Report on Mining, Oil and Gas Companies CSR Initiatives Released
OTTAWA, Jan. 19, 2012 /CNW/ – The Mining Association of Canada (MAC) today released a report providing an update on the status of recommendations arising from the National Roundtables on Corporate Social Responsibility (CSR) and the Canadian Extractive Industry in Developing Countries.
In 2007, Mining Association of Canada staff participated in an advisory group to the federal government that included representatives of the extractive industry, the investment community, civil society, academia, and government. The advisory group reached an unprecedented consensus and produced a report that included 27 recommendations related to different aspects of CSR in the developing world. These recommendations remain an important reference for on-going discussions about CSR and the extractive industry in Canada.
The report released today by MAC is the result of a research project commissioned by MAC’s International Social Responsibility Committee to review, identify and understand the actions taken by the government and other actors to implement the Roundtables’ recommendations, as well to identify current gaps. The report shows that 18 of the report’s 27 recommendations have been fully or partially implemented, such as the following:
The Government of Canada has become a participant country in the Voluntary Principles on Security and Human Rights and has joined the Extractive Industries Transparency Initiative.
CIDA has supported a number of new initiatives to help build capacity in Host Countries, including support for the Andean Regional Initiative for Promoting Effective Corporate Social Responsibility.
The Export Development Corporation became a signatory of the Equator Principles and applies the IFC Performance Standards and World Bank Environmental, Health and Safety Guidelines in its lending practices.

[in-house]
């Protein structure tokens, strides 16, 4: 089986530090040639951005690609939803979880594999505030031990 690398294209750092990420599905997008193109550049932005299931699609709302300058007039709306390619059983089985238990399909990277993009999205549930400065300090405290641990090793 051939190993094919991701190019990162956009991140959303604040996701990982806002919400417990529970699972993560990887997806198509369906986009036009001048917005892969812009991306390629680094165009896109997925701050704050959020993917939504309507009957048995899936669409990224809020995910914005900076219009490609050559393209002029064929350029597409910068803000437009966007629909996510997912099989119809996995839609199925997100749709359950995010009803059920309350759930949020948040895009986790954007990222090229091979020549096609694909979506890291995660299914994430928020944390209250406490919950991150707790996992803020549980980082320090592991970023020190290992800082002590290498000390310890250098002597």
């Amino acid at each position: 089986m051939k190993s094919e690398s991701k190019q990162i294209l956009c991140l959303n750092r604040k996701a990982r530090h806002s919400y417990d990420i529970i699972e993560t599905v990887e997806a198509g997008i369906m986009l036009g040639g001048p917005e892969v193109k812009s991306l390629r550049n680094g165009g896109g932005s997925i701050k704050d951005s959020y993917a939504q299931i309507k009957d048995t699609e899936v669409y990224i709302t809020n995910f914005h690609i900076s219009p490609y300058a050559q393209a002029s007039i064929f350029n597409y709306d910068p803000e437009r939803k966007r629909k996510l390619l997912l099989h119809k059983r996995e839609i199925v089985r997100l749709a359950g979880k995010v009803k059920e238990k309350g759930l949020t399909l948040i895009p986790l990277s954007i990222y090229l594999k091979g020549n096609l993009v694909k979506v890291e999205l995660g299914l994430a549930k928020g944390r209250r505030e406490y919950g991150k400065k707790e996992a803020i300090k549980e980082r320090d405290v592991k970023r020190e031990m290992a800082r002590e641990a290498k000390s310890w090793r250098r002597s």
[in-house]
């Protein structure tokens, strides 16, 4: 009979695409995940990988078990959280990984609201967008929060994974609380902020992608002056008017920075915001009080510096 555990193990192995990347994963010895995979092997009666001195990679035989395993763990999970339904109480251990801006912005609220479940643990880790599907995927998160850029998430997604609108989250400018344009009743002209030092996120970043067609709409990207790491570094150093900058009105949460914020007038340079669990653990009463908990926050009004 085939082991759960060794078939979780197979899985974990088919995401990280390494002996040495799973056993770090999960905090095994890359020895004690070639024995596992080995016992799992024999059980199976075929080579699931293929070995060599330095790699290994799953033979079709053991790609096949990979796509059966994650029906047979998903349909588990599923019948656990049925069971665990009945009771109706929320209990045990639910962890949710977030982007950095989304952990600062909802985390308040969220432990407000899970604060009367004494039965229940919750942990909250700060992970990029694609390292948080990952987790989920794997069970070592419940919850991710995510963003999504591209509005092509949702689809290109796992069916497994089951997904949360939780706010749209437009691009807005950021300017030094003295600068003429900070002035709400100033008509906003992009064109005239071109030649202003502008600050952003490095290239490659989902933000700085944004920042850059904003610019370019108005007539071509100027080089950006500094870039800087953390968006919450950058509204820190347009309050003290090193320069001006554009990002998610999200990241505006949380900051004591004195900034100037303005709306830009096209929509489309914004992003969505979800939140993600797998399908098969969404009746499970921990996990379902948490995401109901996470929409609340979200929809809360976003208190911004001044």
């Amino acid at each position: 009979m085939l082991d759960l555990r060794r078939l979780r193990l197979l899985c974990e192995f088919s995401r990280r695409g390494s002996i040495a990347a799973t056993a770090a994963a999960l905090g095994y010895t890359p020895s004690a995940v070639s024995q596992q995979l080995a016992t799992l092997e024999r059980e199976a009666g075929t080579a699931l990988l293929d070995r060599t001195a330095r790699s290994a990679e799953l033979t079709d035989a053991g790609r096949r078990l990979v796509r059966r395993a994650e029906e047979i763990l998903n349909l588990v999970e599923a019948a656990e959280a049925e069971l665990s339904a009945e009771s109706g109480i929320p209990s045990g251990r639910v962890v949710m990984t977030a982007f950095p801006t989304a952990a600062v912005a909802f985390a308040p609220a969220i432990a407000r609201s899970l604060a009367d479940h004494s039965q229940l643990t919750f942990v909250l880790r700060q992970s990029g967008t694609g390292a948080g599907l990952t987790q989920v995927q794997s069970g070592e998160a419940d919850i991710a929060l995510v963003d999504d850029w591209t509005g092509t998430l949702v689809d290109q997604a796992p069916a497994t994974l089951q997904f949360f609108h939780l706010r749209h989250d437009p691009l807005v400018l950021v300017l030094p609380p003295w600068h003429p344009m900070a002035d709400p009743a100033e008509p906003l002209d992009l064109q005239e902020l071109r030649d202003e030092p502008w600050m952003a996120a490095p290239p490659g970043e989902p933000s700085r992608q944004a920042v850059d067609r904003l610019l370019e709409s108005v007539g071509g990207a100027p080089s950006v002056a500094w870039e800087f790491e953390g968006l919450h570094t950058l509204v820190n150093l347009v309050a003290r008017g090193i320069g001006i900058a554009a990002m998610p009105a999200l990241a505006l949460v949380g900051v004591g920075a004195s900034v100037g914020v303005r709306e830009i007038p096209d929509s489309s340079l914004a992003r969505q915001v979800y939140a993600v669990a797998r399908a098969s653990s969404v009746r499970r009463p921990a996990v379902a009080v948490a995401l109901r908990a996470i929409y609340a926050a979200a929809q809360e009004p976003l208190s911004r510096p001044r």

The RCMP has established anti-corruption units in Ottawa and Calgary and launched investigations and prosecutions under Canada’s Corruption of Foreign Public Officials Act.
“We are encouraged by the findings of this report that show that while more work can be done, Canada has not been idle and has taken meaningful steps to advance corporate social responsibility. This research will help us and others, including government, to take stock of progress made and what other opportunities may exist to make further progress on CSR,” stated Pierre Gratton, MAC’s President, and CEO. “MAC looks forward to continuing to work with government and civil society on the development and implementation of CSR standards and best practices.”
This report is the first piece of research commissioned by MAC’s new International Social Responsibility Committee, itself an outcome of the Round Table process. Over the coming year, the committee will be commissioning and making available further research related to the Canadian extractive industry operating abroad. Two such projects include an analysis of the relevant international laws, standards and host country laws and regulations that the Canadian extractive companies are accountable to; and a look at the various transparency initiatives and requirements that apply to the Canadian mining sector operating in developing countries. The full report is available at http://tinyurl.com/83xqn9f
About the Mining Association of Canada:
The Mining Association of Canada is the national organization and voice of the Canadian mining industry. Its members account for most of Canada’s production of base and precious metals, uranium, diamonds, metallurgical coal, mined oil sands and industrial minerals and are actively engaged in mineral exploration, mining, smelting, refining, and semi-fabrication.